Jeff Capel recruited Blake Griffin to Oklahoma, coached him for two years, helped develop him into the top overall pick of the 2009 NBA Draft and still values the bond created. Also: Capel is tired of hearing people call his best former player "soft." This was obvious in a Twitter rant Monday afternoon.
Here is the text from that Twitter rant:
Blake Griffin soft? That's an absolute JOKE!!! There are definitely things he needs to improve on with his game. He'd be the 1st to admit that. But calling him soft? What a crock! Bc he doesn't retaliate? What was the Clippers record b4 he got there? If he retaliates and gets suspended, does that not hurt the team? It's not like they have a history of winning! He will continue to use this negativity to get better and become the player I know he can be."
This was interesting on multiple levels.
For starters, it's an example of an active college coach -- Capel is now an assistant at Duke -- publicly defending a former player in a pretty strong way, and that's cool and rare. But it also raises a larger question, and that question is this: Why are people so quick to, for lack of a better word, hate on almost everybody?
Griffin is a great example.
He just completed his third season with a historically bad franchise, and he's now averaging 20.4 points and 10.4 rebounds in his career. He was the National Player of the Year at Oklahoma in 2009. He was the NBA Rookie of the Year with Los Angeles in 2011. He's made the All-NBA second team twice, been an NBA All-Star three times and helped the Clippers become relevant. And yet many still focus on what Griffin can't do.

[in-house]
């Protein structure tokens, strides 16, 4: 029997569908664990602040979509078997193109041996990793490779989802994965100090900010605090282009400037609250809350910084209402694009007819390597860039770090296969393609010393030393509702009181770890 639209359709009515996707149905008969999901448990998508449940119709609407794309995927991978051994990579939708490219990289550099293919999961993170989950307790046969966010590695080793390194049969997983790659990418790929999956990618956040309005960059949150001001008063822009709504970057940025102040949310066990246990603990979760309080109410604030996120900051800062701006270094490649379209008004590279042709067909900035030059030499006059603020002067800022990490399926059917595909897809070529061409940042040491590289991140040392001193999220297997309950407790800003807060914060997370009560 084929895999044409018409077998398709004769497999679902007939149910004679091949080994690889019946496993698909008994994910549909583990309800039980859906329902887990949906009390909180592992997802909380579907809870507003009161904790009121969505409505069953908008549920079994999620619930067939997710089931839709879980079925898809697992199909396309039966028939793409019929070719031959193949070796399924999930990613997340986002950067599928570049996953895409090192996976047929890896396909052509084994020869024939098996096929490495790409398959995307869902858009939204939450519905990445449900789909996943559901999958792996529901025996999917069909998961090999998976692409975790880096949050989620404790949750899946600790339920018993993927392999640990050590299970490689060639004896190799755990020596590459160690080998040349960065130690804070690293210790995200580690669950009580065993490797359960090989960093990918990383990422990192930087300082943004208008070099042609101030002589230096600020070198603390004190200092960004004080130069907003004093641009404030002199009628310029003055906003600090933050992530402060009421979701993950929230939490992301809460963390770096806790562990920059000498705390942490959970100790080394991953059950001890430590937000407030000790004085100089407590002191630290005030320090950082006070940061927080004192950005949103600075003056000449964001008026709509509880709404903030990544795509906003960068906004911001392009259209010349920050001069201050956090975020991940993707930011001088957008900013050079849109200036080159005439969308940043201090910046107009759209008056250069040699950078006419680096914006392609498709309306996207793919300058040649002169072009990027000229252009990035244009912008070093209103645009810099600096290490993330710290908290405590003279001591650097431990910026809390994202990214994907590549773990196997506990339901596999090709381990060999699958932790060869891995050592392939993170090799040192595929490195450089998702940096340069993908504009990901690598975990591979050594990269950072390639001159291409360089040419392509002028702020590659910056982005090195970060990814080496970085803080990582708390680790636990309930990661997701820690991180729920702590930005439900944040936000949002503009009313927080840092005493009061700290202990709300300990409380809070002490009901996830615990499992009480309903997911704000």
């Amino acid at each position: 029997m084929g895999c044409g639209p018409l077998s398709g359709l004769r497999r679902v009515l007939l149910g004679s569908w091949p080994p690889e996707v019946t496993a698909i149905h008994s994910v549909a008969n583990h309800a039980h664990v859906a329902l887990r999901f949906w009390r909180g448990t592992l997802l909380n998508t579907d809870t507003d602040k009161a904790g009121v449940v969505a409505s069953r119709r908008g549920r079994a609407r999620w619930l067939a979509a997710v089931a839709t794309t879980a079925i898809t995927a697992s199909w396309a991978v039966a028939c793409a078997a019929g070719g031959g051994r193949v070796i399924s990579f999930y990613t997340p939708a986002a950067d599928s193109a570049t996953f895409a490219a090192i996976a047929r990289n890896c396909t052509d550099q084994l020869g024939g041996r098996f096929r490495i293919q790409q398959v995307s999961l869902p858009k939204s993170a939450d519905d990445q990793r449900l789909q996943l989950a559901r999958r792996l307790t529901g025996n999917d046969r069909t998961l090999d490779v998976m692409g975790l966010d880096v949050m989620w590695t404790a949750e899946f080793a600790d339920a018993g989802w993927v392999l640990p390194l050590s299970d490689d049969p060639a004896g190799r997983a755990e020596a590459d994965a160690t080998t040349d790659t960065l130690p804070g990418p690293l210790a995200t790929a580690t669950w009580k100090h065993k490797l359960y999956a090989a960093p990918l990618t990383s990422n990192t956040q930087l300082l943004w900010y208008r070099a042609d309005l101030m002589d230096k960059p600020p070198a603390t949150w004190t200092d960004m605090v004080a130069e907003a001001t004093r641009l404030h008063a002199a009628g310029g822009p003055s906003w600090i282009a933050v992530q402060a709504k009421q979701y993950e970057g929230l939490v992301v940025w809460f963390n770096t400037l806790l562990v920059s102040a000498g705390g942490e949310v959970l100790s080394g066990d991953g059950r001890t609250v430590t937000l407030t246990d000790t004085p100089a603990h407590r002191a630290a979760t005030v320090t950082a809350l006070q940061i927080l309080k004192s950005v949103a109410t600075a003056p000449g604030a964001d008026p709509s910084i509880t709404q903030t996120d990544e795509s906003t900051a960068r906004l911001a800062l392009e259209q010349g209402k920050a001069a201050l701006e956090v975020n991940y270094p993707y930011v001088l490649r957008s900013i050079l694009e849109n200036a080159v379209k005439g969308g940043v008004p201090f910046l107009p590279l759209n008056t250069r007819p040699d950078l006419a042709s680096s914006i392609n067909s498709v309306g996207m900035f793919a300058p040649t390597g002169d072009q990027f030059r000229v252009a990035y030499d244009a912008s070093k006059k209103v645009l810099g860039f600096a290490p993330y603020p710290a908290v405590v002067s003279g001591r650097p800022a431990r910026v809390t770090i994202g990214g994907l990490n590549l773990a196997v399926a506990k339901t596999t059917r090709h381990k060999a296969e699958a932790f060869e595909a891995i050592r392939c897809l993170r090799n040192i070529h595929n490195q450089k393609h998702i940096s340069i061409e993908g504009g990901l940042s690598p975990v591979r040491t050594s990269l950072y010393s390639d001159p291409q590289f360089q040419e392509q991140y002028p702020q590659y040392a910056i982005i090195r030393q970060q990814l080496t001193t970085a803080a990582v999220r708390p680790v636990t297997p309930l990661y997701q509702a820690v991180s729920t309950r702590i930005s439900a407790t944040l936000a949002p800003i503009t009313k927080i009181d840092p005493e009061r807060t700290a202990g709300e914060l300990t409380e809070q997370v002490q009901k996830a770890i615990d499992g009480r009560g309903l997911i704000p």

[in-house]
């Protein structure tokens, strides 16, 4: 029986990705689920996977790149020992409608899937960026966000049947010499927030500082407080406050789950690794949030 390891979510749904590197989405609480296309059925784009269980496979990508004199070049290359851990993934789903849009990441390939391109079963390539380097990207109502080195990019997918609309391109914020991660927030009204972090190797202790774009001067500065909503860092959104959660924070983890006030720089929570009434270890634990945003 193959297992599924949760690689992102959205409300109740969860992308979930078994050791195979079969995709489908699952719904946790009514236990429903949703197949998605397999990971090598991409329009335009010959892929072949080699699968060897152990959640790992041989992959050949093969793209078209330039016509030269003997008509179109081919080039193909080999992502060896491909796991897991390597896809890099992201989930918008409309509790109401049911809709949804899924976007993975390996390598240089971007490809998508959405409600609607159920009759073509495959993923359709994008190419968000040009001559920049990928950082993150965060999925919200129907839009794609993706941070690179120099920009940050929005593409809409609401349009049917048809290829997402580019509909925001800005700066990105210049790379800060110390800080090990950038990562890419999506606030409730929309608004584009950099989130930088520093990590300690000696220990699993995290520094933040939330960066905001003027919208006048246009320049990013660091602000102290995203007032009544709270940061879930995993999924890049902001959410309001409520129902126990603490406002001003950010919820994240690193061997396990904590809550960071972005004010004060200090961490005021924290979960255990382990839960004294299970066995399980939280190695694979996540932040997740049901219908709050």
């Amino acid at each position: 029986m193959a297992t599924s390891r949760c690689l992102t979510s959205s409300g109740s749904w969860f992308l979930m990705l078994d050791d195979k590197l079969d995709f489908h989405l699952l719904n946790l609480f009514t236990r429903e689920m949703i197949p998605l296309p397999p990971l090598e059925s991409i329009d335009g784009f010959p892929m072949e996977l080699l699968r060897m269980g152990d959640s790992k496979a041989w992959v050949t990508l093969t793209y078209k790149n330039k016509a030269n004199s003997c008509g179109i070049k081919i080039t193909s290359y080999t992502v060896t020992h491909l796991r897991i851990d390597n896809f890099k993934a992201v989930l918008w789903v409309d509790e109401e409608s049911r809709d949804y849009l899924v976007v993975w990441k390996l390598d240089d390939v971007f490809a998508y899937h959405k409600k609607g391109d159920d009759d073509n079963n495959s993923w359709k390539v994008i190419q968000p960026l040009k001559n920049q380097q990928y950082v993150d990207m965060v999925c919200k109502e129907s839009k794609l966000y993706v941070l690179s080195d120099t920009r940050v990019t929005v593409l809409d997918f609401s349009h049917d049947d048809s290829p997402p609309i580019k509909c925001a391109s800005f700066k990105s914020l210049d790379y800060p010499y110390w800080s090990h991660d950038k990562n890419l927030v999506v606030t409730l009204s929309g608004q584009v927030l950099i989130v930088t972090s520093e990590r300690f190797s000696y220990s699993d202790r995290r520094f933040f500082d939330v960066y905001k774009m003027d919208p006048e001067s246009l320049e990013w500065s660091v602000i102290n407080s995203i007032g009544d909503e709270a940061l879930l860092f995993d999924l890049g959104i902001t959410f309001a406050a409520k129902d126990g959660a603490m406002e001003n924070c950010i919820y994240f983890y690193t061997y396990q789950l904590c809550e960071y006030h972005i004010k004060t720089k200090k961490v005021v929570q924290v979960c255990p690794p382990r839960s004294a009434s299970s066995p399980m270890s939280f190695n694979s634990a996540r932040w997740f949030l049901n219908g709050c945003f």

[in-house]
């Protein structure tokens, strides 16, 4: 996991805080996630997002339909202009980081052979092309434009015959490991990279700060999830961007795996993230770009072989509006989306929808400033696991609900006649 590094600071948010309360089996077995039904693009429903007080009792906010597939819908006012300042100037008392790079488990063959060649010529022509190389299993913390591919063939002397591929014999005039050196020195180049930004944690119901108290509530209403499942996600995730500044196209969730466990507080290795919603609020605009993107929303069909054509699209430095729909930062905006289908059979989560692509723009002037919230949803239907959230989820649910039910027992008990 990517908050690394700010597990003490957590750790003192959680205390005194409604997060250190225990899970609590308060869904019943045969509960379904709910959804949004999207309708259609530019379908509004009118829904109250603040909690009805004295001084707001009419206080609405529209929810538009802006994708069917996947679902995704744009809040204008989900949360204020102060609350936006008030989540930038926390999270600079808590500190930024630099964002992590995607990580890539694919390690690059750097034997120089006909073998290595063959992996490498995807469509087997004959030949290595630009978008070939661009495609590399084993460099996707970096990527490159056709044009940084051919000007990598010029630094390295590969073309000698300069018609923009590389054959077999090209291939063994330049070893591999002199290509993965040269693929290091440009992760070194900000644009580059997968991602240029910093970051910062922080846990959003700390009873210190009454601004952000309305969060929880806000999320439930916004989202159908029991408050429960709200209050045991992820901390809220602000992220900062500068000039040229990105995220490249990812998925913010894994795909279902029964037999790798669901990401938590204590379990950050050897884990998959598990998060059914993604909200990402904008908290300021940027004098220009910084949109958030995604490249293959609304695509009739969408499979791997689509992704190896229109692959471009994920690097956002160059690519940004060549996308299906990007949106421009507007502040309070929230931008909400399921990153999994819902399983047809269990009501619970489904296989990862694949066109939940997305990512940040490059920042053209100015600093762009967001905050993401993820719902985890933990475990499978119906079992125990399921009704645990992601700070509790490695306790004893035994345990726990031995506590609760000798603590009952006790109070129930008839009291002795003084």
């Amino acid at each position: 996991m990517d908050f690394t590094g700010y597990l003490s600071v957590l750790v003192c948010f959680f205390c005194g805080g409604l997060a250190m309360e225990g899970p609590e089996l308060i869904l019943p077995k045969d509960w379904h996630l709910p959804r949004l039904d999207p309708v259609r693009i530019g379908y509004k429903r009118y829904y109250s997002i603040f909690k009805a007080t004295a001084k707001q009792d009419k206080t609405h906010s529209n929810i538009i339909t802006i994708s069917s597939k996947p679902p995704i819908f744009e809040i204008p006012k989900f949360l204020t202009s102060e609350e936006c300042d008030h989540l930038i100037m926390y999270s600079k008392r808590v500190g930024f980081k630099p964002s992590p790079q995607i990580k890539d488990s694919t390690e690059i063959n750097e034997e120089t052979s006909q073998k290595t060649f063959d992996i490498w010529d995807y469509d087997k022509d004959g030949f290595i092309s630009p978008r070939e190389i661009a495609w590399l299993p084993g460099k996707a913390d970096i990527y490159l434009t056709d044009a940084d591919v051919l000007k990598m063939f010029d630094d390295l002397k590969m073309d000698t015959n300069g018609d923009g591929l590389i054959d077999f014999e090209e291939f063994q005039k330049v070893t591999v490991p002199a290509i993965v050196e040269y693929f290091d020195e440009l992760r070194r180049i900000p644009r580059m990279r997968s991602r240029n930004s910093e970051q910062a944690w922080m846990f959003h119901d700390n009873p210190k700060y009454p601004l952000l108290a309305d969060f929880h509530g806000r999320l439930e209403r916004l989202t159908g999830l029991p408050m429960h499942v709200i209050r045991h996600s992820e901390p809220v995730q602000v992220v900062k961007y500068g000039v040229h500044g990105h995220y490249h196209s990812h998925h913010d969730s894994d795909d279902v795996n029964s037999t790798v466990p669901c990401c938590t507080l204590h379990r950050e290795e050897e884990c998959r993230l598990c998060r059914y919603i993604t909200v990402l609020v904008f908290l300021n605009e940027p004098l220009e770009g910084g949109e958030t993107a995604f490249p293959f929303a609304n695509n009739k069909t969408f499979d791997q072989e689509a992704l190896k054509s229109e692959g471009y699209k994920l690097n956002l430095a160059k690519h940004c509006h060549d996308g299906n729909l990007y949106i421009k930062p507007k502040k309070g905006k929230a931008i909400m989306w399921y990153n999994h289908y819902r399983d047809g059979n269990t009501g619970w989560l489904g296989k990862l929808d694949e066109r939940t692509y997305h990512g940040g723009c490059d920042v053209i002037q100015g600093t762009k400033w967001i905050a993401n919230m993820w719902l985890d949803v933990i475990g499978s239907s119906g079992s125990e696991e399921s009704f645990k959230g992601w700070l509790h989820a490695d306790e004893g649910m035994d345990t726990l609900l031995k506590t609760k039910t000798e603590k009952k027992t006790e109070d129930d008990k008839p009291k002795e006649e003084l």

Some say he isn't skilled enough.
Or dynamic enough.
Or, as Capel noted, tough enough.
And perhaps some of that is true. We can debate another day. But I can't help but wonder why more people don't choose to focus on what Griffin is rather than what he isn't? Because what Griffin is is a 24-year-old three-time NBA All-Star with a good reputation off the court. He's a decent dude who is also a wildly accomplished basketball player for somebody his age, and he's won big (relative to the history of his teams) at both the college and professional level.
And this is the guy we're nitpicking?
Same thing is happening to LeBron James right now, by the way. Yes, I think it's kind of disappointing that the NBA's reigning Most Valuable Player is on the verge of elimination in these NBA Finals, that he and his teammates haven't handled this postseason a little more easily. But James and the Heat are still favored to win the title, according to Sportsbook.com. And, if they do, James will then be a four-time MVP and two-time champion at the age of 28.
Michael Jordan was a two-time MVP and one-time champion at the age of 28.
But you'd never know that from monitoring Twitter.
Folks are too focused on what James isn't.
Perspective be damned.
This stuff also happens at the college level, and Andrew Wiggins will almost certainly be a victim of it next season. What will folks say when the heralded recruit only scores 16 points in his Kansas debut? What if he doesn't dunk on somebody every single possession? The overrated chants will be everywhere, and they'll be loud. Because, for whatever reason, people seem to have more fun highlighting warts on elite talents than they do celebrating their positives, and it's weird how we don't even realize it anymore until somebody like Jeff Capel decides to offer a reality check via social media.